MONDAY, Nov. 28 (HealthDay News) -- The brains of children with
attention-deficit/hyperactivity disorder (ADHD) show abnormalities
in certain areas involved with "visual attention," new research
Researchers performed functional MRIs (fMRIs) on 19 children
aged 9 to 15 diagnosed with ADHD and 19 without the disorder while
the children took a test in which they were shown a set of numbers
and then asked to remember whether a subsequent group of numbers
matched the original.
The test requires children to pay attention and stay focused in
order to remember the original set, said lead study author Xiaobo
Li, an assistant professor of radiology at the Albert Einstein
College of Medicine in New York City.
An fMRI is a specialized type of MRI used to measure brain
The scans showed that the kids with ADHD had less activity in
the frontal lobe, parietal lobe and temporal lobe, which is
"consistent with previous studies that showed reduced activations
in those same regions," Li said. Those brain regions have also been
associated with attention and working memory, she added.
Children with ADHD also showed differences in brain connectivity
between regions, including "short-range," "long-range" and
"across-hemisphere" abnormalities, she said.
"What this tells us is that children with ADHD are using partially different functional brain pathways to process this information, which may be caused by impaired white matter pathways involved in visual attention information processing," said Li, who plans to study the ability of children with ADHD to stay focused on auditory information, or what they hear, next.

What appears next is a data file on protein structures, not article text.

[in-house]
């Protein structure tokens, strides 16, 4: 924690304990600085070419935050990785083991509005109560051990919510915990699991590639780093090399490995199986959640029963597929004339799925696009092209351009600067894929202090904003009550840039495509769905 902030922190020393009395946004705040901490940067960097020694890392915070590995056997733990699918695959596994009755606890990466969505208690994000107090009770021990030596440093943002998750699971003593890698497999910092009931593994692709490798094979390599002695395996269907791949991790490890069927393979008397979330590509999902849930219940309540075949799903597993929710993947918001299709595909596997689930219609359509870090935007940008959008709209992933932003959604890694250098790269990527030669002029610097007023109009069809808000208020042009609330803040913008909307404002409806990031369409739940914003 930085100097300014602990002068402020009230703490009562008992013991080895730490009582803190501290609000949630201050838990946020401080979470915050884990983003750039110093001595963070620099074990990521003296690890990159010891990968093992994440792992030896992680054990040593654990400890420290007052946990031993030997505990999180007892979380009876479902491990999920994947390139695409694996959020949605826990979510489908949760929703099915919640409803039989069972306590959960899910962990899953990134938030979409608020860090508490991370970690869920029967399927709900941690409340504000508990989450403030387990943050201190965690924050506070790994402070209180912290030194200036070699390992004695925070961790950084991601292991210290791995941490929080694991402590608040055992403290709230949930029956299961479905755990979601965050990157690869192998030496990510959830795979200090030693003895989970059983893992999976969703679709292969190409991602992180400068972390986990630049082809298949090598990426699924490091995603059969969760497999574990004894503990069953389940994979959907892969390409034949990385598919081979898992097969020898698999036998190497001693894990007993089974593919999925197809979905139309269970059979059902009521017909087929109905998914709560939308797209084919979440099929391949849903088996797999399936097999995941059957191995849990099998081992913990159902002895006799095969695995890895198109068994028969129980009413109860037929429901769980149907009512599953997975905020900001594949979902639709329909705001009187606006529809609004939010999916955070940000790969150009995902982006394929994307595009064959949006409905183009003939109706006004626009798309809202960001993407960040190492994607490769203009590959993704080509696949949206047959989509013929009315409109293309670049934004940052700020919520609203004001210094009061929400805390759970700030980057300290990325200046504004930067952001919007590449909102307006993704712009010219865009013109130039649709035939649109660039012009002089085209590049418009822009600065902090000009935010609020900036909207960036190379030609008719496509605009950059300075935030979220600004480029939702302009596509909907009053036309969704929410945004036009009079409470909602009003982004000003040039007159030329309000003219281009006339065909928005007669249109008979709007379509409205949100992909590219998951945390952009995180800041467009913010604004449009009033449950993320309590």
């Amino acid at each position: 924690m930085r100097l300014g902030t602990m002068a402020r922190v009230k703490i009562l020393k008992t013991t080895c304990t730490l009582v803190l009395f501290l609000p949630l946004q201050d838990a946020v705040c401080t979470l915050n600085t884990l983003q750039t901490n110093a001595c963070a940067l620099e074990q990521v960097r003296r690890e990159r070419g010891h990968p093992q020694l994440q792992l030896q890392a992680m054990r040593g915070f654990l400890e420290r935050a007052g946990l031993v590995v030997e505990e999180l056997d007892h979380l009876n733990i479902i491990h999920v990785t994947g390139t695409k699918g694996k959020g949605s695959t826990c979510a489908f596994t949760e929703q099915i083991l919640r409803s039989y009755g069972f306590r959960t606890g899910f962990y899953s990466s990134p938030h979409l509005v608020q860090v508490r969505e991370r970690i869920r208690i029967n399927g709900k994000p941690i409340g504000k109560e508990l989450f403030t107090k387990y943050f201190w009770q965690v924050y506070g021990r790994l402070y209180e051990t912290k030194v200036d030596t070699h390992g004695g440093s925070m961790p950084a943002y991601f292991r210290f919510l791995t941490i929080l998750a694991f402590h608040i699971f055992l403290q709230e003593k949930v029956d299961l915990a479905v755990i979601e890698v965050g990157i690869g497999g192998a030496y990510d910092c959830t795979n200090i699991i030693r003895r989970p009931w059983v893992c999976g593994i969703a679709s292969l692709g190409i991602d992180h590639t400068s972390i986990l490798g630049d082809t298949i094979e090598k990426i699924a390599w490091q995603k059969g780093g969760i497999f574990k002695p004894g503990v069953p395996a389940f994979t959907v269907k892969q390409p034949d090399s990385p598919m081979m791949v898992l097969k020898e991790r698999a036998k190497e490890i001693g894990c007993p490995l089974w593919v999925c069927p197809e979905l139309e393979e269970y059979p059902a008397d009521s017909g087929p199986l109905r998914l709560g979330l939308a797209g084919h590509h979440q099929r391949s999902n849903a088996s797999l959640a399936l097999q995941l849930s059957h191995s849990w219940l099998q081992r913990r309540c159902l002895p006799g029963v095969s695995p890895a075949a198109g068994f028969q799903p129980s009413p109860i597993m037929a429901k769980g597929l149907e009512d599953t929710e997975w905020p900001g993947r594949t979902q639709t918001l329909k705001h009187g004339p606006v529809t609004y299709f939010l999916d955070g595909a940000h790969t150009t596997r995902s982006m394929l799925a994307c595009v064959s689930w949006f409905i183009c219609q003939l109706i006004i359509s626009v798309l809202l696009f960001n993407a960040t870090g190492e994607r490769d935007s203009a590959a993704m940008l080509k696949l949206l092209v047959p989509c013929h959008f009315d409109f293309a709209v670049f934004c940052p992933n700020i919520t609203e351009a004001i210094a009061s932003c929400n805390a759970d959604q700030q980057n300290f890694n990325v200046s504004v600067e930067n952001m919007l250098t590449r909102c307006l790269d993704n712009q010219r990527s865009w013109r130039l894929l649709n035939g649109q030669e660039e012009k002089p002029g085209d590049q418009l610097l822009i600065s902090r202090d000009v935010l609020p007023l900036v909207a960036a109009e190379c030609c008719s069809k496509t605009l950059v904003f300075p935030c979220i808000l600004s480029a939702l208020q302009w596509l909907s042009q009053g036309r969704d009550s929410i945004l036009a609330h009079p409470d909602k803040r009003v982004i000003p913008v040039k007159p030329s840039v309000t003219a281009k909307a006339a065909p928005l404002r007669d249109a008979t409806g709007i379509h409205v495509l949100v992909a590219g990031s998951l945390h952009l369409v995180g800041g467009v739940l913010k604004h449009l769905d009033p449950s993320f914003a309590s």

The research is slated for presentation Monday at the
Radiological Society of North America meeting in Chicago. The data
and conclusions of research presented at medical meetings should be
viewed as preliminary until published in a peer-reviewed
ADHD affects an estimated 5 percent to 8 percent of school-aged
children. Symptoms, which can persist into adulthood, include
inattention, hyperactivity and impulsivity beyond what's normally
seen given a child's age and development.
Though researchers suggested that the brain connectivity
abnormalities could eventually be used as a diagnostic tool for
ADHD, other experts say far more needs to be learned first. That
would include doing studies with more children, and determining
whether the differences in connectivity observed on the fMRI scans
are exclusively seen in kids with ADHD or also in children with
"To suggest that fMRI should be recommended as an initial evaluation of ADHD patients is certainly not justified at this point and there are no immediate clinical recommendations that would come out of this," said Dr. Andrew Adesman, chief of developmental and behavioral pediatrics at Steven and Alexandra Cohen Children's Medical Center in New Hyde Park, N.Y.
Though the findings are "far from being a diagnostic tool, it
does suggest some brain mechanism is associated with the symptoms,"
There is no single test for ADHD. Currently, doctors diagnose
ADHD using information about a child's behavior from parents and
other caregivers and a medical exam to rule out other
"Diagnosing ADHD is very difficult because of its wide variety of behavioral symptoms," Li said. "Establishing a reliable imaging biomarker of ADHD would be a major contribution to the field."
U.S. National Institute of Mental Health has more